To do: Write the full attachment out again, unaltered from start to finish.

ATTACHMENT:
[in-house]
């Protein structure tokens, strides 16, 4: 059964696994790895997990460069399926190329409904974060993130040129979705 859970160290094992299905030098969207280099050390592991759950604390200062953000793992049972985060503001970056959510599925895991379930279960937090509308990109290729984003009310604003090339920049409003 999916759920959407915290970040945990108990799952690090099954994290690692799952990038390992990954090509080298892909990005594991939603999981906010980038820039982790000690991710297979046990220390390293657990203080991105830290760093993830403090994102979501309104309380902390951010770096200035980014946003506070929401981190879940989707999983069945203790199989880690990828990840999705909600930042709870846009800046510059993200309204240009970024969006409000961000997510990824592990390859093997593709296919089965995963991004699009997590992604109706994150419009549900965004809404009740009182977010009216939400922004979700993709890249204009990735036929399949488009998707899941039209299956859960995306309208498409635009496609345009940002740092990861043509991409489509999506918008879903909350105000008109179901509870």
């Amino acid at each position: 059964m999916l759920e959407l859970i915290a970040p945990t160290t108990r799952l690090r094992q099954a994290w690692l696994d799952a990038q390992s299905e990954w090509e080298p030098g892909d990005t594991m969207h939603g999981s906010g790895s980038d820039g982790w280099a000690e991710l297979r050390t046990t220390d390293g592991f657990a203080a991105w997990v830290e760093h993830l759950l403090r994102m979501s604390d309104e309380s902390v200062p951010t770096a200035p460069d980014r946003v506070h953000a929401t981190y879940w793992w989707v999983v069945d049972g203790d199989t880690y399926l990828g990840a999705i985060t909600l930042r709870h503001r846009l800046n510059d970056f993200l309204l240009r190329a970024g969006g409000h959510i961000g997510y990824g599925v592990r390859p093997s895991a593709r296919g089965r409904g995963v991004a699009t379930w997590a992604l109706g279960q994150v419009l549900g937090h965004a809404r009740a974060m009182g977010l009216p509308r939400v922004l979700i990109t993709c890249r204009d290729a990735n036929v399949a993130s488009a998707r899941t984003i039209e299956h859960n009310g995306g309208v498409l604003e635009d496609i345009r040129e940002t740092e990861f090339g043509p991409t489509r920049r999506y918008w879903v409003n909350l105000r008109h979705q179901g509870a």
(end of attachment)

[in-house]
């Protein structure tokens, strides 16, 4: 059964696994790895997990460069399926190329409904974060993130040129979705 859970160290094992299905030098969207280099050390592991759950604390200062953000793992049972985060503001970056959510599925895991379930279960937090509308990109290729984003009310604003090339920049409003 999916759920959407915290970040945990108990799952690090099954994290690692799952990038390992990954090509080298892909990005594991939603999981906010980038820039982790000690991710297979046990220390390293657990203080991105830290760093993830403090994102979501309104309380902390951010770096200035980014946003506070929401981190879940989707999983069945203790199989880690990828990840999705909600930042709870846009800046510059993200309204240009970024969006409000961000997510990824592990390859093997593709296919089965995963991004699009997590992604109706994150419009549900965004809404009740009182977010009216939400922004979700993709890249204009990735036929399949488009998707899941039209299956859960995306309208498409635009496609345009940002740092990861043509991409489509999506918008879903909350105000008109179901509870």
């Amino acid at each position: 059964m999916l759920e959407l859970i915290a970040p945990t160290t108990r799952l690090r094992q099954a994290w690692l696994d799952a990038q390992s299905e990954w090509e080298p030098g892909d990005t594991m969207h939603g999981s906010g790895s980038d820039g982790w280099a000690e991710l297979r050390t046990t220390d390293g592991f657990a203080a991105w997990v830290e760093h993830l759950l403090r994102m979501s604390d309104e309380s902390v200062p951010t770096a200035p460069d980014r946003v506070h953000a929401t981190y879940w793992w989707v999983v069945d049972g203790d199989t880690y399926l990828g990840a999705i985060t909600l930042r709870h503001r846009l800046n510059d970056f993200l309204l240009r190329a970024g969006g409000h959510i961000g997510y990824g599925v592990r390859p093997s895991a593709r296919g089965r409904g995963v991004a699009t379930w997590a992604l109706g279960q994150v419009l549900g937090h965004a809404r009740a974060m009182g977010l009216p509308r939400v922004l979700i990109t993709c890249r204009d290729a990735n036929v399949a993130s488009a998707r899941t984003i039209e299956h859960n009310g995306g309208v498409l604003e635009d496609i345009r040129e940002t740092e990861f090339g043509p991409t489509r920049r999506y918008w879903v409003n909350l105000r008109h979705q179901g509870a």